Protect the Protectors
Assaults on police officers are sadly commonplace. The latest welfare survey data from the Police Federation of England and Wales (PFEW) suggests there were more than two million unarmed physical assaults on officers over a 12-month period, and a further 302,842 assaults using a deadly weapon during the same period.
To assault a police officer, prison officer, or other emergency service worker is to attack society itself and should never be accepted as 'part of the job'.
We have joined with PFEW and the Prison Officers' Association to campaign for:
- a change in legislation
- tougher sentences
- better training and access to equipment
- more accurate data on police assaults
- improved welfare support.
42-year-old Edward Taylor* was off work for three months after an assault on duty left him with a broken toe and fractured foot.
The officer, who has 13 years' service with BTP, was injured when he responded to a report that a member of train staff had been attacked by a passenger. As PC Taylor and his colleague restrained the woman, she kicked out, knocking him to the floor.
Back at station, PC Taylor removed his boot to find his foot was blackened with bruising. At hospital, x-rays confirmed his toe was broken and he had three hairline fractures in his foot. He was put into plaster up to his knee and taken home by a colleague.
"It was tough on my family. My son was only four or five months old and my wife was getting up every couple of hours with him; I couldn't help as I was having to sleep downstairs because of being in plaster. I couldn't even pick him up or bath him."
The woman who assaulted PC Taylor received a conditional caution and a fine.
"There is no deterrent," he said. "This was the first assault which led to me taking time off work but I've been assaulted at various times since; in the last month I've been spat at and bitten twice."
*Not the officer's real name
33-year-old Pete Wilcock has been a police officer for around 5 years and has already experienced several assaults on duty. He supports the Protect the Protectors campaign which calls for better protection for police officers and other emergency service workers.
Having been kicked, spat at and wrestled to the ground Pete feels disheartened by the way assaults on police officers are often dealt with. "It's really disappointing when you've got a suspect and nothing happens to them," he said. "It seems to me that while we're a victim on paper, we don't get the sort of service that's provided to a member of the public."
Pete, who is based in the North West, was still in his probation the first time he was assaulted. Having intervened in a fight, he was kicked three times by a man he was restraining. More recently, again responding to reports of a fight, Pete was injured when he was wrestled to the ground by one of the men involved. This time charges were brought, resulting in a community order and a fine.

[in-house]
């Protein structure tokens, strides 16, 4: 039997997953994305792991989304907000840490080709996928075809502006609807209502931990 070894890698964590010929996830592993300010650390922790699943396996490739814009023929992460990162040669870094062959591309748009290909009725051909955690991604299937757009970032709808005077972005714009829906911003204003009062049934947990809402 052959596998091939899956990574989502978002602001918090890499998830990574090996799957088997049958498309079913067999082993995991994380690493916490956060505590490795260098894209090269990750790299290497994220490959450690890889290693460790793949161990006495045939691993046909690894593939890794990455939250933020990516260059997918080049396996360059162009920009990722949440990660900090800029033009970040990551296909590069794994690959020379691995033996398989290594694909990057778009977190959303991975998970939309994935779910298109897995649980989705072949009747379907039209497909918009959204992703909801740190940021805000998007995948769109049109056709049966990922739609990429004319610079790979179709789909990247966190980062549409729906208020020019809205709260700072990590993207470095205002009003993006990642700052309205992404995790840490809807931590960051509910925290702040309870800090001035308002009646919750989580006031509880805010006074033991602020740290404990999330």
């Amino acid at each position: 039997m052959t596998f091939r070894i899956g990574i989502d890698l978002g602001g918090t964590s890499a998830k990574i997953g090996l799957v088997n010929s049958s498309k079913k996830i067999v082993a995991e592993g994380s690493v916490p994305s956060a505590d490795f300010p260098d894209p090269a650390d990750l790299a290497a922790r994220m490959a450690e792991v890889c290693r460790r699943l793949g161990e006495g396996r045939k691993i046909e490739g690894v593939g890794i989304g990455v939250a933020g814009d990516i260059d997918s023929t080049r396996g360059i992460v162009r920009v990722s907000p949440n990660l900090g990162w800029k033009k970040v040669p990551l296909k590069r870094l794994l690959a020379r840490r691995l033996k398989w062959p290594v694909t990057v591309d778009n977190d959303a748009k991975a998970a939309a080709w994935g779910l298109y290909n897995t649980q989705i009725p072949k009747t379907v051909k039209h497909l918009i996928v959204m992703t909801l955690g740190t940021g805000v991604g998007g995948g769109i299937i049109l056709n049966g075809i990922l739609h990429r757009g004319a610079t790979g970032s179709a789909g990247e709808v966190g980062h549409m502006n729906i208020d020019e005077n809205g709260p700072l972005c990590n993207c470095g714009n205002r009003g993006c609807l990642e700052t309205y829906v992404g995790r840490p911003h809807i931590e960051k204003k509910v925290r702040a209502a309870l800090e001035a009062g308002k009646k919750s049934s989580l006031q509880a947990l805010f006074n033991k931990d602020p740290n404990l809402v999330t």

Pete continued: "The main thing for me would be that guidance is put out to not have out of court disposals; any assault on police should be dealt with by a charge or summons."
Having been knocked unconscious, PC Chris Henschel finds it hard to remember everything that happened to him when he was assaulted.
Earlier this year he was on duty with two colleagues when they responded to reports of criminal damage in progress at a train station in Essex. The suspect was behaving aggressively towards staff and it took all three officers to get him under control and into handcuffs. During the struggle PC Henschel was kicked in the shins and spat at, but worse was to come. Back at the station the man headbutted him, knocking him unconscious.
PC Henschel took two days off work due to the pain in his face, dizziness and headaches. There may be no lasting damage, but the assault has made him wary:
"Since the incident I still get the excitement and adrenaline of running to a call but now that excitement quickly turns to dread. I get a horrible feeling in my stomach not knowing what I'm walking into or what is going to happen to me or my colleagues around me."
The man who assaulted PC Henschel was sentenced to two years in prison for a total of seven offences, including ABH.
Adam Heslop says his confidence was 'rocked' when was assaulted on duty earlier this year. He suffered a broken nose when he was punched in the face while assisting with an arrest.
"It's the first time in nine years of policing that somebody had succeeded in punching me. I didn't expect it at all and I felt a bit useless," Adam explained. "For a few months afterwards, I went into incidents thinking that everybody was going to punch me and I was getting massive anxiety and adrenaline rushes from even the most mundane of incidents."
Adam's attacker was charged with ABH. She was given a curfew and ordered to pay court costs of £85. Adam received £100 in compensation.
"I know better than to expect justice from the courts when it comes to police assaults," Adam said. "I think that's one of the reasons assaults are up significantly. She thought nothing of assaulting me and wasn't really inconvenienced by the court's sentencing."